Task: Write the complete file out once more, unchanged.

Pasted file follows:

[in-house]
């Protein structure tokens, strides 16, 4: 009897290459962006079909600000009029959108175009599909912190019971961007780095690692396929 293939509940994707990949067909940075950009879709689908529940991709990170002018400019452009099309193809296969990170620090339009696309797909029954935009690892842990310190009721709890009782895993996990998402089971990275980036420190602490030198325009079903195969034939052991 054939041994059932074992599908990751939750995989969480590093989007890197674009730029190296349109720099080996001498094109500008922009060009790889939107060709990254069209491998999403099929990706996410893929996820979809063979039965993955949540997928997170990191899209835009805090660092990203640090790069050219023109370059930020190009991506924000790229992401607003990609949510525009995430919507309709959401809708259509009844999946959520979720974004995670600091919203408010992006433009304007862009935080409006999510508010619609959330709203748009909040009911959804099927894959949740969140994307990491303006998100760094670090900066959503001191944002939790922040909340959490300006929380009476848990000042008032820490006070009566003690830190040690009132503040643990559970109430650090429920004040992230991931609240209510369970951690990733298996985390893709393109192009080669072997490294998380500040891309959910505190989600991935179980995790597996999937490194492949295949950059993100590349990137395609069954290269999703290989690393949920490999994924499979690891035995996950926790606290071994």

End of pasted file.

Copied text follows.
[in-house]
């Protein structure tokens, strides 16, 4: 009897290459962006079909600000009029959108175009599909912190019971961007780095690692396929 293939509940994707990949067909940075950009879709689908529940991709990170002018400019452009099309193809296969990170620090339009696309797909029954935009690892842990310190009721709890009782895993996990998402089971990275980036420190602490030198325009079903195969034939052991 054939041994059932074992599908990751939750995989969480590093989007890197674009730029190296349109720099080996001498094109500008922009060009790889939107060709990254069209491998999403099929990706996410893929996820979809063979039965993955949540997928997170990191899209835009805090660092990203640090790069050219023109370059930020190009991506924000790229992401607003990609949510525009995430919507309709959401809708259509009844999946959520979720974004995670600091919203408010992006433009304007862009935080409006999510508010619609959330709203748009909040009911959804099927894959949740969140994307990491303006998100760094670090900066959503001191944002939790922040909340959490300006929380009476848990000042008032820490006070009566003690830190040690009132503040643990559970109430650090429920004040992230991931609240209510369970951690990733298996985390893709393109192009080669072997490294998380500040891309959910505190989600991935179980995790597996999937490194492949295949950059993100590349990137395609069954290269999703290989690393949920490999994924499979690891035995996950926790606290071994």